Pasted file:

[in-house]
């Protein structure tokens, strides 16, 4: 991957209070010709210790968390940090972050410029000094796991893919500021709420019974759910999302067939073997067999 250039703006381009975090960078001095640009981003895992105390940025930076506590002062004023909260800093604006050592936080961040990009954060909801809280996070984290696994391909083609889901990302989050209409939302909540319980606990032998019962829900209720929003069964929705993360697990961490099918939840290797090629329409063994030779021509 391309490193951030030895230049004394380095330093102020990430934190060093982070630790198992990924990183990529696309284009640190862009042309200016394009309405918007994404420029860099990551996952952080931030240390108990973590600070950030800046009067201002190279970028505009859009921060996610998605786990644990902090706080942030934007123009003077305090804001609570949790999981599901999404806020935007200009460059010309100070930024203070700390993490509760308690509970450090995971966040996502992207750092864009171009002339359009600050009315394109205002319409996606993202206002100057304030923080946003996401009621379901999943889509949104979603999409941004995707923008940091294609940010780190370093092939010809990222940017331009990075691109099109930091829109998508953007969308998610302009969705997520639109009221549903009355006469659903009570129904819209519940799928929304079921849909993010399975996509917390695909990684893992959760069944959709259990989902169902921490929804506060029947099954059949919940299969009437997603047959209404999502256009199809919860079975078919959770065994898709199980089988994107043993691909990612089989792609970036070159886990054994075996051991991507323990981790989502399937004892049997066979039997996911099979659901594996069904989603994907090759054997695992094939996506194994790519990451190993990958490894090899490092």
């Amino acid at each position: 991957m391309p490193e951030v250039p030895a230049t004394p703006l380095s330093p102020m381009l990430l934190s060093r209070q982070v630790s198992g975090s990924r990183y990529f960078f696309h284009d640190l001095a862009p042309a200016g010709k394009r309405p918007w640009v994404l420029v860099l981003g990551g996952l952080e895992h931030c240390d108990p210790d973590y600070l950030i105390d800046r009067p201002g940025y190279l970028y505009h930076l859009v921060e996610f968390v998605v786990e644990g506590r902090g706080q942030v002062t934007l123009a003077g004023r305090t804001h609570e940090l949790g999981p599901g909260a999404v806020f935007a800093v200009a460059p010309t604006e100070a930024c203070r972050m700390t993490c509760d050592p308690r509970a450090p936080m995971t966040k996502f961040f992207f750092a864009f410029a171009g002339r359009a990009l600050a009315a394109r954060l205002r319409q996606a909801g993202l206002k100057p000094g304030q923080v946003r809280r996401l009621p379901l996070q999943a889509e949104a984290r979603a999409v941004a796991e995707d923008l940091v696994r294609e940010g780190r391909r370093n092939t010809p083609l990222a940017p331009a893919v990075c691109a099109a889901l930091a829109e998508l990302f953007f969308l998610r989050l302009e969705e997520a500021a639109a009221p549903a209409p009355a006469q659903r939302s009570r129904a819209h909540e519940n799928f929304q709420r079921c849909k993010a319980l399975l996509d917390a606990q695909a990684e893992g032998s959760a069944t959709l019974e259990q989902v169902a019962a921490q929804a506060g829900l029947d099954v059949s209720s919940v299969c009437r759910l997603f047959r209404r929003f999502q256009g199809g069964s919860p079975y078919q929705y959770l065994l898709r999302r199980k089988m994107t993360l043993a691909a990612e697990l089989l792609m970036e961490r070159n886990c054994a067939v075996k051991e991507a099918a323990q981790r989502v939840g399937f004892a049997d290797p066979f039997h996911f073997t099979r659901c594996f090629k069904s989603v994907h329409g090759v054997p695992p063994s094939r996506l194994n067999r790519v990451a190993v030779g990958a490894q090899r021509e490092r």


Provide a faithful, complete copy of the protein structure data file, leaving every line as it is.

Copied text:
[in-house]
């Protein structure tokens, strides 16, 4: 991957209070010709210790968390940090972050410029000094796991893919500021709420019974759910999302067939073997067999 250039703006381009975090960078001095640009981003895992105390940025930076506590002062004023909260800093604006050592936080961040990009954060909801809280996070984290696994391909083609889901990302989050209409939302909540319980606990032998019962829900209720929003069964929705993360697990961490099918939840290797090629329409063994030779021509 391309490193951030030895230049004394380095330093102020990430934190060093982070630790198992990924990183990529696309284009640190862009042309200016394009309405918007994404420029860099990551996952952080931030240390108990973590600070950030800046009067201002190279970028505009859009921060996610998605786990644990902090706080942030934007123009003077305090804001609570949790999981599901999404806020935007200009460059010309100070930024203070700390993490509760308690509970450090995971966040996502992207750092864009171009002339359009600050009315394109205002319409996606993202206002100057304030923080946003996401009621379901999943889509949104979603999409941004995707923008940091294609940010780190370093092939010809990222940017331009990075691109099109930091829109998508953007969308998610302009969705997520639109009221549903009355006469659903009570129904819209519940799928929304079921849909993010399975996509917390695909990684893992959760069944959709259990989902169902921490929804506060029947099954059949919940299969009437997603047959209404999502256009199809919860079975078919959770065994898709199980089988994107043993691909990612089989792609970036070159886990054994075996051991991507323990981790989502399937004892049997066979039997996911099979659901594996069904989603994907090759054997695992094939996506194994790519990451190993990958490894090899490092």
């Amino acid at each position: 991957m391309p490193e951030v250039p030895a230049t004394p703006l380095s330093p102020m381009l990430l934190s060093r209070q982070v630790s198992g975090s990924r990183y990529f960078f696309h284009d640190l001095a862009p042309a200016g010709k394009r309405p918007w640009v994404l420029v860099l981003g990551g996952l952080e895992h931030c240390d108990p210790d973590y600070l950030i105390d800046r009067p201002g940025y190279l970028y505009h930076l859009v921060e996610f968390v998605v786990e644990g506590r902090g706080q942030v002062t934007l123009a003077g004023r305090t804001h609570e940090l949790g999981p599901g909260a999404v806020f935007a800093v200009a460059p010309t604006e100070a930024c203070r972050m700390t993490c509760d050592p308690r509970a450090p936080m995971t966040k996502f961040f992207f750092a864009f410029a171009g002339r359009a990009l600050a009315a394109r954060l205002r319409q996606a909801g993202l206002k100057p000094g304030q923080v946003r809280r996401l009621p379901l996070q999943a889509e949104a984290r979603a999409v941004a796991e995707d923008l940091v696994r294609e940010g780190r391909r370093n092939t010809p083609l990222a940017p331009a893919v990075c691109a099109a889901l930091a829109e998508l990302f953007f969308l998610r989050l302009e969705e997520a500021a639109a009221p549903a209409p009355a006469q659903r939302s009570r129904a819209h909540e519940n799928f929304q709420r079921c849909k993010a319980l399975l996509d917390a606990q695909a990684e893992g032998s959760a069944t959709l019974e259990q989902v169902a019962a921490q929804a506060g829900l029947d099954v059949s209720s919940v299969c009437r759910l997603f047959r209404r929003f999502q256009g199809g069964s919860p079975y078919q929705y959770l065994l898709r999302r199980k089988m994107t993360l043993a691909a990612e697990l089989l792609m970036e961490r070159n886990c054994a067939v075996k051991e991507a099918a323990q981790r989502v939840g399937f004892a049997d290797p066979f039997h996911f073997t099979r659901c594996f090629k069904s989603v994907h329409g090759v054997p695992p063994s094939r996506l194994n067999r790519v990451a190993v030779g990958a490894q090899r021509e490092r």